(originally published – Ottawa Citizen, February 6, 2018)
Ottawa’s politicians are once again facing pressures as a result of the startling escalation of gun-related violence in January.
Civic leaders, including Mayor Jim Watson, Police Services Board Chair Eli El-Chantiry, Chief Charles Bordeleau and others, have made an effort to present a united front against this violence.
With more show than substance, they rolled out the well-worn script of “police focus and community engagement.” Its purpose was to assuage Ottawa residents’ growing concerns about gun violence – but a photo-op contributes little to resolving the shooting crisis and neglects to address “big-picture” issues.
For the most part, the current strategy is the same Bordeleau rolled-out in 2014-15 when gun violence first emerged as a key safety issue (the number of shootings – that is, when a gun was fired, not just when someone was hit – increased from 32 in 2013 to 49 in 2014).
At that time Bordeleau was determined in his effort to defend current police resources as adequate: He would reassign officers to the guns and gangs unit, the specialists in violence of this type, only to quietly return them to their previous positions months later.
In early 2015, the chief announced plans to hire 75 officers. While the promise of additional resources had a tempering effect on city politics, the chief’s strategy would spread these hires out over four years, and the training time to follow would add another half-year before new recruits were effective police officers. The result is that staffing increases announced in January 2015 won’t be fully realized until mid-2019.
This may have been an effective political response, but the 75 officers would barely bring the Ottawa Police Service back to staffing levels in place in 2010.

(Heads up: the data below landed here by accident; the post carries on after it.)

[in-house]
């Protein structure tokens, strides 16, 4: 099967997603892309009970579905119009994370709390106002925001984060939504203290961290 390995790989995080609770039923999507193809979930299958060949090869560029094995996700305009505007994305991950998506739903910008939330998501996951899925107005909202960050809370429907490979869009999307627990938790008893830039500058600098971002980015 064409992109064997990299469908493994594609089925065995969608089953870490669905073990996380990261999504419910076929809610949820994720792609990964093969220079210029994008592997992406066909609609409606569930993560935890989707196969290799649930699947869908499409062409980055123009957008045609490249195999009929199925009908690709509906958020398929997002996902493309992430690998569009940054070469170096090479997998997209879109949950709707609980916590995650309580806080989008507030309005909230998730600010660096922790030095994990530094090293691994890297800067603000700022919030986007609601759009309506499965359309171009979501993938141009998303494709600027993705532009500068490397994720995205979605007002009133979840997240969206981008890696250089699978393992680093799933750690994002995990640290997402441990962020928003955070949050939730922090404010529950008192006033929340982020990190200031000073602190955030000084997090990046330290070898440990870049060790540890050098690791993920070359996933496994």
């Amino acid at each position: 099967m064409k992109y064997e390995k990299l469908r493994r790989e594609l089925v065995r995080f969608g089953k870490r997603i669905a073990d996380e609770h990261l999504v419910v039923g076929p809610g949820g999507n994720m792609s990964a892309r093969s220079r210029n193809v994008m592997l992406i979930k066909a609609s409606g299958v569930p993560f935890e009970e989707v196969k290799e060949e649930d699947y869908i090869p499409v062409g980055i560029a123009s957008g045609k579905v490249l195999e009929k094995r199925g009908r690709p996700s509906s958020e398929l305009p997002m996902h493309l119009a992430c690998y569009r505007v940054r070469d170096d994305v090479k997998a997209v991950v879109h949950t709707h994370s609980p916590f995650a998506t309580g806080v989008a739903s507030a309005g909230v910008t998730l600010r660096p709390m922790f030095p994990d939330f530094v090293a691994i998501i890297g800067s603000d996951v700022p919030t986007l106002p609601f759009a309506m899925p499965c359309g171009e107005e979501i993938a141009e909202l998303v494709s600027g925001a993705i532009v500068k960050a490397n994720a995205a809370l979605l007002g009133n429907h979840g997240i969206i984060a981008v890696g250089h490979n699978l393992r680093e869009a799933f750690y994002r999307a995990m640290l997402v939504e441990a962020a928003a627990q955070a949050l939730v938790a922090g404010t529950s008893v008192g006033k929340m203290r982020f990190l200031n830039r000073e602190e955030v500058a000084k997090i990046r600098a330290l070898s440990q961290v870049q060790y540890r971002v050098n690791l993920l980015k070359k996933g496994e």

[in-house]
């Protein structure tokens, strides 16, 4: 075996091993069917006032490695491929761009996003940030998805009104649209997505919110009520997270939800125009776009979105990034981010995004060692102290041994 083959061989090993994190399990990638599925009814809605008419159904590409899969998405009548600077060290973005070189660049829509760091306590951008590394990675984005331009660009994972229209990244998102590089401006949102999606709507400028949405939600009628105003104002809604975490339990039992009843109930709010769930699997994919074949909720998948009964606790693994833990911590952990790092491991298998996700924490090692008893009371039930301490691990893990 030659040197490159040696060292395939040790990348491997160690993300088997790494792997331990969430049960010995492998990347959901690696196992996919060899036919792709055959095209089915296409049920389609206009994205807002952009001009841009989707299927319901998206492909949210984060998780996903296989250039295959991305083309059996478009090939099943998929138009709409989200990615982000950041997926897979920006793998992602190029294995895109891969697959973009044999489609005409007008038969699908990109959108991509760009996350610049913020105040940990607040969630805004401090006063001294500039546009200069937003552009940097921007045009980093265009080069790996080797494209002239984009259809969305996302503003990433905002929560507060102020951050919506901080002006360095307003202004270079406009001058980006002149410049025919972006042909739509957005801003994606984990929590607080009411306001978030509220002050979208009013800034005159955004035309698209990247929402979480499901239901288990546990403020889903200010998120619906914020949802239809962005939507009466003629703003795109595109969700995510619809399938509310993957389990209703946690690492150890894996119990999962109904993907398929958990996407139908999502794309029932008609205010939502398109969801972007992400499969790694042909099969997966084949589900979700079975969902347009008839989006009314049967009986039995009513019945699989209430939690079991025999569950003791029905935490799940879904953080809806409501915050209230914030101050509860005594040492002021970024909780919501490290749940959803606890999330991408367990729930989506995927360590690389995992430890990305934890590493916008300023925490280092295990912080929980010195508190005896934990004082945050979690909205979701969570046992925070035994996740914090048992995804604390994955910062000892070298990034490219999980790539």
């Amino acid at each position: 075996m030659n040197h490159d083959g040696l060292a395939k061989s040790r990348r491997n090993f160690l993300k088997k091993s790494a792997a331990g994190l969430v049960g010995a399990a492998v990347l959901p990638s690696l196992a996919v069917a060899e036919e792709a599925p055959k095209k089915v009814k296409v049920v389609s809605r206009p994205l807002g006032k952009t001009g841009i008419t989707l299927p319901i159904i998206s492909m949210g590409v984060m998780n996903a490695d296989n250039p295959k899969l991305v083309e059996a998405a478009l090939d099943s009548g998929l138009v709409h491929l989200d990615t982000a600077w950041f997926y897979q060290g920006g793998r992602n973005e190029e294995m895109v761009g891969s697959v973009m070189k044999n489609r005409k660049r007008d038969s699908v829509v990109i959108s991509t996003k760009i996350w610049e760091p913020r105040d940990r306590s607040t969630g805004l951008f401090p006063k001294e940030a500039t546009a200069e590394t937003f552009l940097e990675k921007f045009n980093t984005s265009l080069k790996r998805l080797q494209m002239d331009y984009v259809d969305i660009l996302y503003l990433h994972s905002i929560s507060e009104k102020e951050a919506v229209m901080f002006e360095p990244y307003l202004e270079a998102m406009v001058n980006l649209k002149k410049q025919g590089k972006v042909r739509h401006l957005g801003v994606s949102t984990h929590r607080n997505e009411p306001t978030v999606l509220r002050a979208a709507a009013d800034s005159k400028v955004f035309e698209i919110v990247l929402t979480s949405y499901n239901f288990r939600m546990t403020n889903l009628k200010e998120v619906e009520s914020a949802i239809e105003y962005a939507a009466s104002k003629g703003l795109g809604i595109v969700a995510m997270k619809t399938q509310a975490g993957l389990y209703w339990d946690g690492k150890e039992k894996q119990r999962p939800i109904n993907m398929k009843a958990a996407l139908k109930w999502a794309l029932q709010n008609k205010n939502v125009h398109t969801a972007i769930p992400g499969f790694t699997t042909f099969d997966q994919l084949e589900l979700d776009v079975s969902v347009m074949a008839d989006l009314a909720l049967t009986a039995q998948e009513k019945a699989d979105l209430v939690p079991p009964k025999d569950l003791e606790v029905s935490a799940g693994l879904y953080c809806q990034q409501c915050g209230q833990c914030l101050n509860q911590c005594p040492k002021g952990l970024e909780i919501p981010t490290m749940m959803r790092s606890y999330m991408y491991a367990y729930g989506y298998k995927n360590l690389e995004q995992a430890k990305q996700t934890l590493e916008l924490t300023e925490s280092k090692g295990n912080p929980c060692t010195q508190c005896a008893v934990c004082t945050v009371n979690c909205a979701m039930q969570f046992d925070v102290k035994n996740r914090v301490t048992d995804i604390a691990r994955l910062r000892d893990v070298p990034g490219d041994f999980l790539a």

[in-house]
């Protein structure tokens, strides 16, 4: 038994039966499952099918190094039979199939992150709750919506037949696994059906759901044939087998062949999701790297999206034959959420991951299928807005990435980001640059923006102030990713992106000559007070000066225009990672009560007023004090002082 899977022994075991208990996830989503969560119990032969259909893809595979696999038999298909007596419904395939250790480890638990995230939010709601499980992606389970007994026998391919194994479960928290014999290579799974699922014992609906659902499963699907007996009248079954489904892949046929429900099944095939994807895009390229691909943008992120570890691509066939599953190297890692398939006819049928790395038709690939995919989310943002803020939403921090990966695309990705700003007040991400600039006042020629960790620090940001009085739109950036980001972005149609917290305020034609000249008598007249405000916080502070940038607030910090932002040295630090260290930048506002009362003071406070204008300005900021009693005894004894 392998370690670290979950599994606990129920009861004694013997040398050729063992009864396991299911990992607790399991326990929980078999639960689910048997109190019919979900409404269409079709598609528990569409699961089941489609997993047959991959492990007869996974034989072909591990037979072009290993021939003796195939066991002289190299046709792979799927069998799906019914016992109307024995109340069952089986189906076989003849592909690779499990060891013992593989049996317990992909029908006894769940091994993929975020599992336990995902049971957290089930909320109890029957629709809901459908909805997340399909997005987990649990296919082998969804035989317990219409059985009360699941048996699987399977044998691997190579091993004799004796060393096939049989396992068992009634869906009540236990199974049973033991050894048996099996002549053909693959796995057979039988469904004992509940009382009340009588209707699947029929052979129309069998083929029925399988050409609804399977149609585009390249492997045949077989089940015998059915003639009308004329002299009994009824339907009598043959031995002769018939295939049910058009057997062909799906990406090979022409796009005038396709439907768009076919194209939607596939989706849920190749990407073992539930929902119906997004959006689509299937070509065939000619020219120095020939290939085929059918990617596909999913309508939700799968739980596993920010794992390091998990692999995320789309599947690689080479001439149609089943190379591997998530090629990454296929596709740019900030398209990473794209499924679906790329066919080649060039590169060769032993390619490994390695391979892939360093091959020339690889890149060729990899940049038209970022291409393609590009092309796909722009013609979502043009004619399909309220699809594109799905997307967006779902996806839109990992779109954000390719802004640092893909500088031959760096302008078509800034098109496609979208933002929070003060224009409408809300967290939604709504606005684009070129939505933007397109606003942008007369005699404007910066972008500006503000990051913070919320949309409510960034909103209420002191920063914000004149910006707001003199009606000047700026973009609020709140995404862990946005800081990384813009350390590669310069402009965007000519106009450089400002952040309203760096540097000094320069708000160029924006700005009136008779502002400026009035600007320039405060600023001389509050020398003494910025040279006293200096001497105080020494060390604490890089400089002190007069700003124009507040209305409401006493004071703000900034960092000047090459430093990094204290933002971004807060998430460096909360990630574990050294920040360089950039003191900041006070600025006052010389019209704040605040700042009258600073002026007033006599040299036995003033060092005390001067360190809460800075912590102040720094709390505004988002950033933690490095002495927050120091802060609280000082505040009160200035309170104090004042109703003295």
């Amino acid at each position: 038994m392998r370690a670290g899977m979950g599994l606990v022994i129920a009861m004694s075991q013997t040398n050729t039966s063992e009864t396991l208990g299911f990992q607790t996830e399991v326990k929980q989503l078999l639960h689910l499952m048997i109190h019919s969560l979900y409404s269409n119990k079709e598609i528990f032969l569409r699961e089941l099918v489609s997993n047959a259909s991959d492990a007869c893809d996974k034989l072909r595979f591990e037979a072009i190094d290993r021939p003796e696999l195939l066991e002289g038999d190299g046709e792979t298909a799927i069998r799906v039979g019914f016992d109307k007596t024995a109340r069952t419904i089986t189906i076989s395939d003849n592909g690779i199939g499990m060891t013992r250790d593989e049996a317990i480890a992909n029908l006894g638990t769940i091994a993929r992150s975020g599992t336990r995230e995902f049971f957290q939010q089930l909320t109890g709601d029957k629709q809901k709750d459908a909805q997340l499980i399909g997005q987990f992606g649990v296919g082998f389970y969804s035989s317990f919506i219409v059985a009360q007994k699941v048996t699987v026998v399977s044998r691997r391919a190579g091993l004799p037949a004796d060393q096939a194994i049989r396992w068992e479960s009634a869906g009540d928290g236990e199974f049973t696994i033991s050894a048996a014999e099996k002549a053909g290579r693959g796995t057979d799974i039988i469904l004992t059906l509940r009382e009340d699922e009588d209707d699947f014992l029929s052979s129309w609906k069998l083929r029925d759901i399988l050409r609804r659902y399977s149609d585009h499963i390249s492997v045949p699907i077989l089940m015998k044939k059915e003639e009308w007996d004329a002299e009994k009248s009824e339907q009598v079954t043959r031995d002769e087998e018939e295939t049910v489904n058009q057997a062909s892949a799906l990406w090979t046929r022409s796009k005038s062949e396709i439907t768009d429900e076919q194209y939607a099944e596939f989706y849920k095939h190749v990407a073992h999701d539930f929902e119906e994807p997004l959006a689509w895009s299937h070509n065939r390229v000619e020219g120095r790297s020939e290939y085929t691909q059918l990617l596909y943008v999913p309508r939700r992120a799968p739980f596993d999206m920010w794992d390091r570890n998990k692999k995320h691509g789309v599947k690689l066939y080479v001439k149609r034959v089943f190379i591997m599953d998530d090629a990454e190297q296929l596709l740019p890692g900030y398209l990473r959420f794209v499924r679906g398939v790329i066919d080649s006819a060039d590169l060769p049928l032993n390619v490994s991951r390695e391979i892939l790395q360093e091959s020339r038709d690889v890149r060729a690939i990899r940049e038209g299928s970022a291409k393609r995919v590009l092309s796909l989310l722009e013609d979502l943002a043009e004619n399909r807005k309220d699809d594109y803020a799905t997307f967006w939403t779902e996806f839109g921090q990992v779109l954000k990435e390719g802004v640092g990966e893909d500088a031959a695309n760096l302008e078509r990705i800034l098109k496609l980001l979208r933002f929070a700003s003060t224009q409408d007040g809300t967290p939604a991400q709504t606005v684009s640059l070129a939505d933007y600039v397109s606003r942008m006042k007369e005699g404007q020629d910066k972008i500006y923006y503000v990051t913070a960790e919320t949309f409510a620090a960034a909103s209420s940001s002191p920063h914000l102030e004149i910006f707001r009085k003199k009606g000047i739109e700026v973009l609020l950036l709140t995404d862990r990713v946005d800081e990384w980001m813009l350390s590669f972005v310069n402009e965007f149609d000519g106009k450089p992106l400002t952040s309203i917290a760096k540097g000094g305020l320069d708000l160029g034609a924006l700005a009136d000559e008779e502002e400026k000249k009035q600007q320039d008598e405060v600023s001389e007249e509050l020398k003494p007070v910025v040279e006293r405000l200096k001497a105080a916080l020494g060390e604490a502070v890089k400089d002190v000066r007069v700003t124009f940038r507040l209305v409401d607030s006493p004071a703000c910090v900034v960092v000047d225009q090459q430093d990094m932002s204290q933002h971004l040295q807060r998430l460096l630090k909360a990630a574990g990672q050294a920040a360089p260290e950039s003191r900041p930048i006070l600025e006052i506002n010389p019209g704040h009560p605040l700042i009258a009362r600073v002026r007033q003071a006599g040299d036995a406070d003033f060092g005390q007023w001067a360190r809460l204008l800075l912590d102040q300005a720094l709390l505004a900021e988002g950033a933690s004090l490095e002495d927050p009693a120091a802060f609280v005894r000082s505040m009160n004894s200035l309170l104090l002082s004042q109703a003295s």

The slow drip of new resources has done nothing to offset gun violence in Ottawa. The 32 shootings in 2013 now seem like few compared to the steady increase that has followed: 49 shootings in 2014; 46 in 2015; 68 shootings in 2016; and record high 74 shootings in 2017.
There were 13 incidents this January, which does not bode well for the rest of the year.
Despite these worrisome numbers, the chief continues to argue that he has sufficient resources. His position that “internal restructuring” will allow him to focus all members on these problems is abstract and would, at best, temporarily draw valuable resources from other police priorities. It is the ultimate human resources shell-game: tasking the same number of people to do more work.
In the end, the chief’s loyalty to El-Chantiry and Watson’s campaign of budget restraints has made Ottawa into one of the poorest staffed major police services in Canada.
In 2014 the Fraser Institute issued a report which estimated that Ottawa was short by 141 officers. A more recent Fraser Institute report observed that the Ottawa Police Service has become even smaller, concluding that between 2013 and 2016 the service decreased by almost nine per cent – a decrease in policing resources second only to Vancouver.
Recent public comments made by Ottawa police senior managers shine light on internal staffing debates. For example, despite the chief’s assurances of adequate resources, a senior manager in charge of personnel publicly commented that Ottawa needed 200 more officers. Some senior managers estimate the requirement is even higher.
In a possible glimpse into this fall’s mayoral election, Sen. Vern White (a former Ottawa police chief) recently urged the mayor to respond to the immediate staffing needs through a provincial funding, as has happened elsewhere. In a curious response, the mayor dismissed the urgency, claiming that if Ottawa made such a request, other municipalities would follow.
How this helps Ottawa residents is a mystery.
History repeats now that Bordeleau has committed to new officers, but again this will be done in stages into the future. This incremental approach will not deal with today’s crisis.
The chief does have an option to hire experienced officers right now. Ottawa has relied on “direct entries” in the past – with more than 300 current Ottawa police officers who trained elsewhere, and were hired by Ottawa.
The crisis in gun violence in Ottawa must be addressed now. We urge the chief to recruit and hire experienced officers who want to come to work in our city.
We also urge him to assign permanent resources to guns and gangs and DART. Public safety cannot be achieved incrementally.
Matt Skof is the President of the Ottawa Police Association.